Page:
The Coal House, located in downtown Williamson, serves as the Tug Valley Chamber of Commerce and a visitor center. Visitors to the area enjoy stopping in to see the house made of coal. Their most popular question: "Is it really made of coal?" Yes, it is.
Built in 1933, the Historic Coal House in Williamson is made of 65 tons of bituminous coal from the local Winifrede seam. The walls are two-feet thick and coated with a weatherproof varnish to aide in preservation of the structure.
The idea for building a structure made of coal came from O.W. Evans, an employee of the Norfolk and Southern Railway. With coal being such a valuable part of the area, Evans wanted to pay tribute to this resource by establishing this unique building. H.T. Hicks, an architect from Welch, West Virginia, was hired to erect the Coal House. The coal used to build the structure was donated by mining companies in the local area.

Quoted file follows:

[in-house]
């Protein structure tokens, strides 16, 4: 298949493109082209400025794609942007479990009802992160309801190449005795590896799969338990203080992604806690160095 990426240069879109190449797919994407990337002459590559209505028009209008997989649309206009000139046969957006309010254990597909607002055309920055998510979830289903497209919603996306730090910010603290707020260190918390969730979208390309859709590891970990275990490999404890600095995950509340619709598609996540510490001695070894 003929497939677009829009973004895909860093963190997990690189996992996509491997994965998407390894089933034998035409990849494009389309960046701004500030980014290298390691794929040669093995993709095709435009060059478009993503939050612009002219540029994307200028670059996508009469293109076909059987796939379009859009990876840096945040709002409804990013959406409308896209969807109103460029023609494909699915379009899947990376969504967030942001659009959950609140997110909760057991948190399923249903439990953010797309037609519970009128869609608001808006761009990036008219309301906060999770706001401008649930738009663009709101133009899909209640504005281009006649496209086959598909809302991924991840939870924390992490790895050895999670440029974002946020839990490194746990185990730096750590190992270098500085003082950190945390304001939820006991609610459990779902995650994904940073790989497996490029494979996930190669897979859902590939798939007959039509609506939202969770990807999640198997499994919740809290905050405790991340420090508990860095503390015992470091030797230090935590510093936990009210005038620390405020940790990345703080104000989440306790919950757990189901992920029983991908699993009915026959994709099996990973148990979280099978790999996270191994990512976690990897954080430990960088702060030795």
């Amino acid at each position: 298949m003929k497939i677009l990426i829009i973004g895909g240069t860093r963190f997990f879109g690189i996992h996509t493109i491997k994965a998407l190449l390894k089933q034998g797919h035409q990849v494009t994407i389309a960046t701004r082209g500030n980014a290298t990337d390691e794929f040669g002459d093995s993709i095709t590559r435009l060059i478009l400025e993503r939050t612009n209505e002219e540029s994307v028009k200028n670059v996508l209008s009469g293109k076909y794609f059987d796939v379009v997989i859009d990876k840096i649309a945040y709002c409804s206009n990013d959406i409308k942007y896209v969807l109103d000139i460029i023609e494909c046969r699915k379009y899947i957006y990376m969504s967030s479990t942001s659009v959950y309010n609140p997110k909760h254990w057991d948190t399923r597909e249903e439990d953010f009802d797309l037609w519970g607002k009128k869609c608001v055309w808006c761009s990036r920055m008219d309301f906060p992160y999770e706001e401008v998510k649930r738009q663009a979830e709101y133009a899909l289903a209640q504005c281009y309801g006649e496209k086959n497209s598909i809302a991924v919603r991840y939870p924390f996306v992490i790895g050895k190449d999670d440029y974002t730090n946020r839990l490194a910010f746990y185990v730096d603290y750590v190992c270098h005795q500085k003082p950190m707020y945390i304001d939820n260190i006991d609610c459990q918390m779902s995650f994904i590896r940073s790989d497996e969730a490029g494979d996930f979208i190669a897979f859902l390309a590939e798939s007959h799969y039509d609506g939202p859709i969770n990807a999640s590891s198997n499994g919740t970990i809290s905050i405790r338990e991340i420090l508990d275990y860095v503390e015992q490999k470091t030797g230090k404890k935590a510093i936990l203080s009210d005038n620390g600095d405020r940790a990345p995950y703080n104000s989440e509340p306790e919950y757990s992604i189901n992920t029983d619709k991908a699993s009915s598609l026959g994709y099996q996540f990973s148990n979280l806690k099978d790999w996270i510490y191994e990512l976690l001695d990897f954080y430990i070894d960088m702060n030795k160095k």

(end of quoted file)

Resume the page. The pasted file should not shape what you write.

The building has withstood floods in 1937, 1957, 1977, and 1984. In 1991, a floodwall encompassing the city was completed. In October 2010, the Coal House interior was severely damaged by fire. After nearly a year of repair work the building re-opened to the public.
If you haven’t been to the Coal House, be sure to add it to your “Places to Visit” list!